Overclocking showed benefits elsewhere, too. In Red Dead Redemption, the overclocked results show much higher minimum frame rates. That means an overall smoother gaming experience, even if the average frame rate is relatively unchanged.
You don’t have to get your hands too dirty with GPU overclocking to achieve these results, either. As you can see in my charts, I ran some tests with MSI Afterburner’s OC Scanner. On Nvidia GPUs, this scanner automatically determines an overclock for your card in about 30 minutes, and my manual overclock results are only slightly ahead (not enough to matter).
For my manual overclock, I saw most of the benefit in performance simply by raising the power limit in Afterburner. After a lot of trial and error, I ended up with a 108% power limit with an 88-degree Celsius temperature limit, along with a 220MHz boost to the core clock and a 200MHz boost to the memory clock. This is just on the edge of unstable, though. In Red Dead Redemption 2, for example, I had to bump down to 200MHz on the core clock to finish the benchmark.
The major limiting factor with overclocking the RTX 4090 is thermals, but the cooling design on the Suprim X allows you to still push the GPU. With my manual overclock, the GPU peaked at 67 degrees Celsius on an open-air test bench. That’s only 3 degrees above the stock card and Founder’s Edition model.
Even more impressive is that temperature considering how much power was running through the RTX 4090 Suprim X. Both at stock and with the OC Scanner, the card topped out at the 460W limit, but with my manual overclock, it drew 511W of power. That’s nearly 90W higher than the highest power I measured on the Founder’s Edition design and with only a minor hit to thermals.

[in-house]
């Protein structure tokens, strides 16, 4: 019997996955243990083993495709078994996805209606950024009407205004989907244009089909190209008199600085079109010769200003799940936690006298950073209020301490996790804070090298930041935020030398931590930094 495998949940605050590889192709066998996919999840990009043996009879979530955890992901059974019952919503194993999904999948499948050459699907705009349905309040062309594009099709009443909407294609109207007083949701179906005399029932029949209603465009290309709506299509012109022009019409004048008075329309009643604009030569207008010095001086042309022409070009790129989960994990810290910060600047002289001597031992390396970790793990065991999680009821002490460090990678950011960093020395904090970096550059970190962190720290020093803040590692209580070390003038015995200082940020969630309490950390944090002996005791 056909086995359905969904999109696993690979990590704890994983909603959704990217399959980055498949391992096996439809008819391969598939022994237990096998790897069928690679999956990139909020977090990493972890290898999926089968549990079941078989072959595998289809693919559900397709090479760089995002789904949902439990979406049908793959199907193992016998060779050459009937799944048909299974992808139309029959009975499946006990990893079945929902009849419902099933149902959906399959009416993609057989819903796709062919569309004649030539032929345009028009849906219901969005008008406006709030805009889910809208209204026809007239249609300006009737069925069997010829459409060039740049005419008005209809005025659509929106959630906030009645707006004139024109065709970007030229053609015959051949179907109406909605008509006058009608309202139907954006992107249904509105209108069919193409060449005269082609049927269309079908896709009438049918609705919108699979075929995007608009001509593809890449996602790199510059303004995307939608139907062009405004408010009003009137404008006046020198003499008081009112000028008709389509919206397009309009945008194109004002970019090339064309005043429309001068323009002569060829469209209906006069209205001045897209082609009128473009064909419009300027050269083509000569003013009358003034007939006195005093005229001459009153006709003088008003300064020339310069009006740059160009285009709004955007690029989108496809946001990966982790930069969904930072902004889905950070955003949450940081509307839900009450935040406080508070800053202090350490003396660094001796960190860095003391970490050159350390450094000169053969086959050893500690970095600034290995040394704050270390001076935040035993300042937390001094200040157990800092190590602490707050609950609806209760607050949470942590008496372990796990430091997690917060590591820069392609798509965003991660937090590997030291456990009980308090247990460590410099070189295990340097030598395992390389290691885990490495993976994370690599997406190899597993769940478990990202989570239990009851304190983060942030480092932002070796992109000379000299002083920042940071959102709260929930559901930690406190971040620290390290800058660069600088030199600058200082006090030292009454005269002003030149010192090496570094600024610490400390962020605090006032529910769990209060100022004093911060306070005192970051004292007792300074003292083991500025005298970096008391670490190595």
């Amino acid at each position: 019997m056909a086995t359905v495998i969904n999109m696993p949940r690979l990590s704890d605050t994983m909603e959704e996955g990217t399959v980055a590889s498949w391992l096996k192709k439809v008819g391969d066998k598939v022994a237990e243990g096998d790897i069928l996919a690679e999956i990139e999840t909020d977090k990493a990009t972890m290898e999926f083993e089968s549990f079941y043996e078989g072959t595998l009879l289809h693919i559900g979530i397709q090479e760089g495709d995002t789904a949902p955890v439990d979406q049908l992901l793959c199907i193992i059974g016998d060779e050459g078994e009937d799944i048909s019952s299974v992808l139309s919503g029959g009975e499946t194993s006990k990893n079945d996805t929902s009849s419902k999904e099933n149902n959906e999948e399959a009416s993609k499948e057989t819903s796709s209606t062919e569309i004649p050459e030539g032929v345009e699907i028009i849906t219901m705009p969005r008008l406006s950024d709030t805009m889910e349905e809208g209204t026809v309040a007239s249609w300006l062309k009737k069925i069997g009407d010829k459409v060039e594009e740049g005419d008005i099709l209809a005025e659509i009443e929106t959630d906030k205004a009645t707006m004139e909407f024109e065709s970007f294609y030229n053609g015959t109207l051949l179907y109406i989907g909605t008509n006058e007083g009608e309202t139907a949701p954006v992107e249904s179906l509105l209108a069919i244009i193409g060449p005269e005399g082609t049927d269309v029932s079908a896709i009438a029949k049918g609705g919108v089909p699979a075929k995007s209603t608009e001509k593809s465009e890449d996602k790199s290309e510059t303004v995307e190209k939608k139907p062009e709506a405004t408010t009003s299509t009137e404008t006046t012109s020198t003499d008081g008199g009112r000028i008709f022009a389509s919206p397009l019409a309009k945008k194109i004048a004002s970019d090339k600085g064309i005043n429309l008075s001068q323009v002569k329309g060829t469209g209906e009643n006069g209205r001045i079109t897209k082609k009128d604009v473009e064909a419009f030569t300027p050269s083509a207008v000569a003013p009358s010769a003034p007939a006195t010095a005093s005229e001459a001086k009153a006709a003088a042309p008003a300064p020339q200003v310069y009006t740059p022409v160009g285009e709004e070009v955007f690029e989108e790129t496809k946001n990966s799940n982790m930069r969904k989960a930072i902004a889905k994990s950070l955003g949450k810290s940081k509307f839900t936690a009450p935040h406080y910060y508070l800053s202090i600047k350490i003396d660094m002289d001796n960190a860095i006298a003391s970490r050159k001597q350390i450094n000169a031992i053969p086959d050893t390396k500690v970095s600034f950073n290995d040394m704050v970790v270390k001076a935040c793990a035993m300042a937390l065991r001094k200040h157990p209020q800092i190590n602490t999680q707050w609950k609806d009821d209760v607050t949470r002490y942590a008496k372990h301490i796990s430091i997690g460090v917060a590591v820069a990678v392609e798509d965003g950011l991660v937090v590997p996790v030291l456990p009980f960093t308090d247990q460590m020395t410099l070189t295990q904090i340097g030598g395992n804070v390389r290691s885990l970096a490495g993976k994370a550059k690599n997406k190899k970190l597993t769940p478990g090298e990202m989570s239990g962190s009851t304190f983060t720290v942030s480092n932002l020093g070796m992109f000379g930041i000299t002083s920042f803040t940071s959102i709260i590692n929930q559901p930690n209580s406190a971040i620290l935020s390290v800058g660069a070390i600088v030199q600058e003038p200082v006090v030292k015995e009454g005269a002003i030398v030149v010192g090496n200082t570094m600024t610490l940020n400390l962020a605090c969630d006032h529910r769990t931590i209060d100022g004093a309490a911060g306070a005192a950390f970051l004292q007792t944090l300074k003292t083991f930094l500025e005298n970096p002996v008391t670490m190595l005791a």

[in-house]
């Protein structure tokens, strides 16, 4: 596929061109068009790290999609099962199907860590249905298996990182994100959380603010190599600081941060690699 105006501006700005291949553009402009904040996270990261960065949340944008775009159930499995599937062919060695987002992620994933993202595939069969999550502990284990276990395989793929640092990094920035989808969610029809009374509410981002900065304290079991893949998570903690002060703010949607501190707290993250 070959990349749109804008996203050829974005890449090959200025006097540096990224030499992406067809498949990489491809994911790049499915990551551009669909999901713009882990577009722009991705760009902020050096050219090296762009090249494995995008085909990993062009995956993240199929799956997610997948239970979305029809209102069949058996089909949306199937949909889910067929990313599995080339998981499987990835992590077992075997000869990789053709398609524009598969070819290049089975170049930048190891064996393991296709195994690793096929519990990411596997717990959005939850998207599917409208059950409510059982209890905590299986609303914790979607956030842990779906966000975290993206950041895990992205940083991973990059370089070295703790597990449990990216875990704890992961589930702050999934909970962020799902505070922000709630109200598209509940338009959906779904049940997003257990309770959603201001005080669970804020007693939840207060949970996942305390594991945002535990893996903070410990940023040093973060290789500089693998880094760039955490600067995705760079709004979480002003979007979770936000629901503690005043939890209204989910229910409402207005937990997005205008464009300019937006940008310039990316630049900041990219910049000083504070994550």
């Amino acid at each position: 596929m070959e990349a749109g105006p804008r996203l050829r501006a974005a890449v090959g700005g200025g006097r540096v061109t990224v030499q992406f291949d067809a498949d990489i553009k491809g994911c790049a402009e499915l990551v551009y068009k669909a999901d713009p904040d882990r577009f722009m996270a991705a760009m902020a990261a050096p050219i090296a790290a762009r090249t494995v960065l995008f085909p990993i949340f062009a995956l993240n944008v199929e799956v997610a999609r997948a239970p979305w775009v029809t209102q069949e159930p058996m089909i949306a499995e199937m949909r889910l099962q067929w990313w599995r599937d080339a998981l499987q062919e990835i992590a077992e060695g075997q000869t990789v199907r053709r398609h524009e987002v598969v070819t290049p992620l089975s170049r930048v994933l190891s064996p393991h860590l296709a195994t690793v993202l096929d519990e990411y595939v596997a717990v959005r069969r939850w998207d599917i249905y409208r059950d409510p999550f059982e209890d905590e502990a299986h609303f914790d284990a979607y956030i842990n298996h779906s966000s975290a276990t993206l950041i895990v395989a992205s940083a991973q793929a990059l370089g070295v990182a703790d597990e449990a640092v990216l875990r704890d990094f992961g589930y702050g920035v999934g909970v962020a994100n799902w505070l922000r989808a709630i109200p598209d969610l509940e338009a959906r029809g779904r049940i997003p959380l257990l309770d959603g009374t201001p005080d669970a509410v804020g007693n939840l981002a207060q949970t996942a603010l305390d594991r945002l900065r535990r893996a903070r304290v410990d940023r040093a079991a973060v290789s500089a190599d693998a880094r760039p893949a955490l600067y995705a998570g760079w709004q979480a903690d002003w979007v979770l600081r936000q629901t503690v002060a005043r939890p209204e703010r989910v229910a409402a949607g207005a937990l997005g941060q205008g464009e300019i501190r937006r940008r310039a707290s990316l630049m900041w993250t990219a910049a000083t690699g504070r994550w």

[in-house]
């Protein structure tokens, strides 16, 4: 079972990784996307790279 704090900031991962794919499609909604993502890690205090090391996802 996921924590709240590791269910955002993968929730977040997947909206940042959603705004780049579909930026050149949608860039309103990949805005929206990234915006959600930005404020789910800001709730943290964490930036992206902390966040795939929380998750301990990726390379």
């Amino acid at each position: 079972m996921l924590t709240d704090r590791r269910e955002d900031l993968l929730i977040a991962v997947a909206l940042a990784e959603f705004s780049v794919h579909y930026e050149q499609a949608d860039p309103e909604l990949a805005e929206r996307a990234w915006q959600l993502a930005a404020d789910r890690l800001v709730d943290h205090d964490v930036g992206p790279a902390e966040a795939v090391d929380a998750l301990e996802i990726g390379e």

Although the clock speed doesn’t say much about performance, it’s astounding how high the RTX 4090 can scale (and in particular the Suprim X model I tested). With my manual overclock, I was able to crack 3.06GHz, which is just insane. Unfortunately, that clock speed looks a lot better on paper than it does in practice. OC Scanner barely raised clock speeds at all while achieving very similar performance.
OC Scanner bumped my memory speed by 200MHz and didn’t seem to mess with power limit or clock speeds much. There’s extra performance on the table if you overclock the RTX 4090, but going for insane clock speeds won’t materialize into real-world performance gains in many cases.
For most people, overclocking the RTX 4090 isn’t worth it. You can find a little extra performance, but going back and forth with crashes and overclock settings isn’t worth the hassle. The good news is that MSI’s OC Scanner works great. You can squeeze a bit of extra performance out of certain titles, like Gears Tactics, with a manual overclock, but the one-click nature of OC Scanner means you can quickly set your overclock and forget about it.